Creative individuals are more likely to be sleepy ones, too, according to a new study.
Researchers from the University of Haifa in Israel evaluated the sleeping habits of undergraduate students from various schools. Half of the students were majoring in art, while the other half were majoring in social sciences.
“Visually creative people reported disturbed sleep leading to difficulties in daytime functioning,” said Neta Ram-Vlasov, one of the authors of the study, to Science Daily. “In the case of verbally creative people, we found that they sleep more hours and go to sleep and get up later.”
The two kinds of creativity, visual and verbal, were observed in the study as well as how the different creativities affected sleep duration, time and even quality. Those who were considered to be visually creative reported the worst quality of sleep.
“In other words, the two types of creativity were associated with different sleep patterns,” Ram-Vlasov said. “This strengthens the hypothesis that the processing and expression of visual creativity involves different psychobiological mechanisms to those found in verbal creativity.”
Defining Creativity Types
The study used four different attributes to define creativity. Fluency is the ability to produce a variety of ideas; flexibility is the ability to change thought patterns easily to provide a variety of ideas; originality is known as the quality of ideas in relation to the environment; as well as elaboration, the ability to develop ideas separately.
Participants underwent a sleep study where they wore an activity monitor on their wrists, wrote a sleep monitoring diary, answered questions about their sleeping habits, and took visual and verbal creativity tests.
The students who were considered to have the highest verbal creativity levels reported more hours asleep, along with sleeping into later hours as well. The art students slept more versus the social science students, but that doesn’t mean the quality of sleep was any better, the authors said.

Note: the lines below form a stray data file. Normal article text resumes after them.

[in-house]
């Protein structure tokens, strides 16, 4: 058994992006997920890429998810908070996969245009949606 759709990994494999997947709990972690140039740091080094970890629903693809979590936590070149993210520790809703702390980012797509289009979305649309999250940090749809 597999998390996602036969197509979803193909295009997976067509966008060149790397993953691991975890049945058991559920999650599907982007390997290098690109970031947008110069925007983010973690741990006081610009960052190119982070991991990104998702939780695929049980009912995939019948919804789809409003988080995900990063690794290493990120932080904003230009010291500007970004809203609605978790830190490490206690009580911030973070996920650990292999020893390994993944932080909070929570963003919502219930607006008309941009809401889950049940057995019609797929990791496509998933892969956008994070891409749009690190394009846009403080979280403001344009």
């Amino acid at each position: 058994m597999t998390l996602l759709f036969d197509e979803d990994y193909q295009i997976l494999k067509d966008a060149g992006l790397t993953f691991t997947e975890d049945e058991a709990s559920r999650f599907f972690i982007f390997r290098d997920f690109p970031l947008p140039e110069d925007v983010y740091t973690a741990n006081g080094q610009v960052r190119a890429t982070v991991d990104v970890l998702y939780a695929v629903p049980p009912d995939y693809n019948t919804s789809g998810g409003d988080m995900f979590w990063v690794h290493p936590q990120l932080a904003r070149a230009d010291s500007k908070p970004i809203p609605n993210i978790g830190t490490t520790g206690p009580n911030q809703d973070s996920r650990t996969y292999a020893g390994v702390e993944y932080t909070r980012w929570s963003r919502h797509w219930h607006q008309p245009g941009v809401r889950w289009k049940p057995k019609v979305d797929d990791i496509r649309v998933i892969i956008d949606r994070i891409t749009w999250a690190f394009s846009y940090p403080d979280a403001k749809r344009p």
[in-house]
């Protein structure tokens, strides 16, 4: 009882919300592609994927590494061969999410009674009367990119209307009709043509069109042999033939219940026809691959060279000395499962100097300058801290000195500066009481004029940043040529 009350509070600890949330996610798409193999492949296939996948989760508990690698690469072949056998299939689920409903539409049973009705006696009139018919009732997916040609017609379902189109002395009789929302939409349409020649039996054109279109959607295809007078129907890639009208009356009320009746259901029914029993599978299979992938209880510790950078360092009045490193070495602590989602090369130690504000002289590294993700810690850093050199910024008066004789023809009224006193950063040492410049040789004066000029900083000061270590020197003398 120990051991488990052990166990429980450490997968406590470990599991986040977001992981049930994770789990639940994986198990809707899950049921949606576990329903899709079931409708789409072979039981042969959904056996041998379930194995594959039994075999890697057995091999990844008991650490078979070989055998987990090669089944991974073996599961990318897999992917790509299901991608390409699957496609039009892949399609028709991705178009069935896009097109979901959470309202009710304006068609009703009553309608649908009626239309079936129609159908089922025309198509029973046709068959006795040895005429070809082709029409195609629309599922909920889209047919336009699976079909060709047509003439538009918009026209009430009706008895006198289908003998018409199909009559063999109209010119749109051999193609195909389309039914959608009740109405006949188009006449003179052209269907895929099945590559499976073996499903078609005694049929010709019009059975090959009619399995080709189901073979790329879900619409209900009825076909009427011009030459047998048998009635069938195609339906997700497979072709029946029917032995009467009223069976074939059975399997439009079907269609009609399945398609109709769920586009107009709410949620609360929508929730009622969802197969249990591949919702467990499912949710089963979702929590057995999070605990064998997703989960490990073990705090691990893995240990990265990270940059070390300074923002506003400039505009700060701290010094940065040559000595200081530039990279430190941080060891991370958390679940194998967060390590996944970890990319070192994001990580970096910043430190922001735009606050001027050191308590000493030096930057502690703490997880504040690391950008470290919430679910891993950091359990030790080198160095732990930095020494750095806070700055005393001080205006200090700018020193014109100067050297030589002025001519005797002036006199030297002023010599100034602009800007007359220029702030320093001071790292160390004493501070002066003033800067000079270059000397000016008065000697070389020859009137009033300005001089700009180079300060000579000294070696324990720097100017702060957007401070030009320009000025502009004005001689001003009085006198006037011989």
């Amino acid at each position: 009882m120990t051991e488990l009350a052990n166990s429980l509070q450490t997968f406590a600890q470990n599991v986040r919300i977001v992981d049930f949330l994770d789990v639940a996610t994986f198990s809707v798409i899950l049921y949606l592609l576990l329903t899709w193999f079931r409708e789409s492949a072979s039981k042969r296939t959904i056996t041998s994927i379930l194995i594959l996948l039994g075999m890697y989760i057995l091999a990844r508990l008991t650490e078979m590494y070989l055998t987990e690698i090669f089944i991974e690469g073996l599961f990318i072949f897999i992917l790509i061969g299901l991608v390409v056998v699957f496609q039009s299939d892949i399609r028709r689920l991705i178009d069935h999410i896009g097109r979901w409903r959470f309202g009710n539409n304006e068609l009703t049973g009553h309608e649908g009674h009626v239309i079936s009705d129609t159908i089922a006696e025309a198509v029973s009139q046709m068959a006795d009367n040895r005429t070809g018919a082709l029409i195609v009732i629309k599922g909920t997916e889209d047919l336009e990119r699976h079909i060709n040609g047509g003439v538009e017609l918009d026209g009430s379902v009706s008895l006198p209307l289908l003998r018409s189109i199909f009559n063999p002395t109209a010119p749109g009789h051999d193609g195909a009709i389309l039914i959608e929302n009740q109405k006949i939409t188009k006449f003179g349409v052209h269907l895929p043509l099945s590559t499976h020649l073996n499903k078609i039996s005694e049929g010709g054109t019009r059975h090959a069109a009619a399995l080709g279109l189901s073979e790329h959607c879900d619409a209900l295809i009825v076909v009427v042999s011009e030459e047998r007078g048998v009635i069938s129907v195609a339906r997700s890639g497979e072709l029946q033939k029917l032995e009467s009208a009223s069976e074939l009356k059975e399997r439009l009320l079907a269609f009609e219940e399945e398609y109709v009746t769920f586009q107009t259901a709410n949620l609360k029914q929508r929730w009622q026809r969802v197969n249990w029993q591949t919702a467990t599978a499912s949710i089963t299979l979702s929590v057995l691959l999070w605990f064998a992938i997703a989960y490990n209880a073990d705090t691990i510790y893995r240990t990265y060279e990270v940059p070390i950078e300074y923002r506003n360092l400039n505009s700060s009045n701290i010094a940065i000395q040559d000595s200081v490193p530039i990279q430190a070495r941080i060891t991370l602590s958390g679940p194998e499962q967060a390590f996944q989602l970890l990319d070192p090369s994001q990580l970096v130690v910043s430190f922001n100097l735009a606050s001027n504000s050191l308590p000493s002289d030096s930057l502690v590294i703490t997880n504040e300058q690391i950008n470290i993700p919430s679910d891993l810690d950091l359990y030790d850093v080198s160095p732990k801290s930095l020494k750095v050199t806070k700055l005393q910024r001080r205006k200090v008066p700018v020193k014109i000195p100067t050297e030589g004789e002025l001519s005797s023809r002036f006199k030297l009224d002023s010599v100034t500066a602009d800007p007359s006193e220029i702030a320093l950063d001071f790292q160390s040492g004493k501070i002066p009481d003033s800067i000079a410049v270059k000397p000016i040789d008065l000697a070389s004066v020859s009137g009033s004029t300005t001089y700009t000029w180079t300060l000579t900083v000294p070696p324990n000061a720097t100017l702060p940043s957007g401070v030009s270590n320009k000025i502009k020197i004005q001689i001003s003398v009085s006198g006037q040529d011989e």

“It is possible that a ‘surplus’ of visual creativity makes the individual more alert, and this could lead to sleep disturbances,” the authors said. “On the other hand, it is possible that it is protracted sleep among verbally creativity individuals that facilitates processes that support the creative process while they are awake.”
Art students did report more disturbed sleep along with daytime dysfunction as opposed to the students in social sciences. The authors added that it is possible to link the two types of creativity with sleeping patterns, but more studies should be conducted.
“In any case, these findings are further evidence of the fact that creativity is not a uniform concept. Visual creativity is activated by — and activates — different cerebral mechanisms than verbal creativity,” the authors said.
The study was led by professors Tamar Shochat of the University of Haifa Department of Nursing and Ram-Vlasov, a doctoral candidate with the Graduate School of Creative Art Therapies. Amit Green of the Sleep Institute at Assuta Medical Center and professor Orna Tzischinsky from the Department of Psychology at Yezreel Valley College were also involved with the study.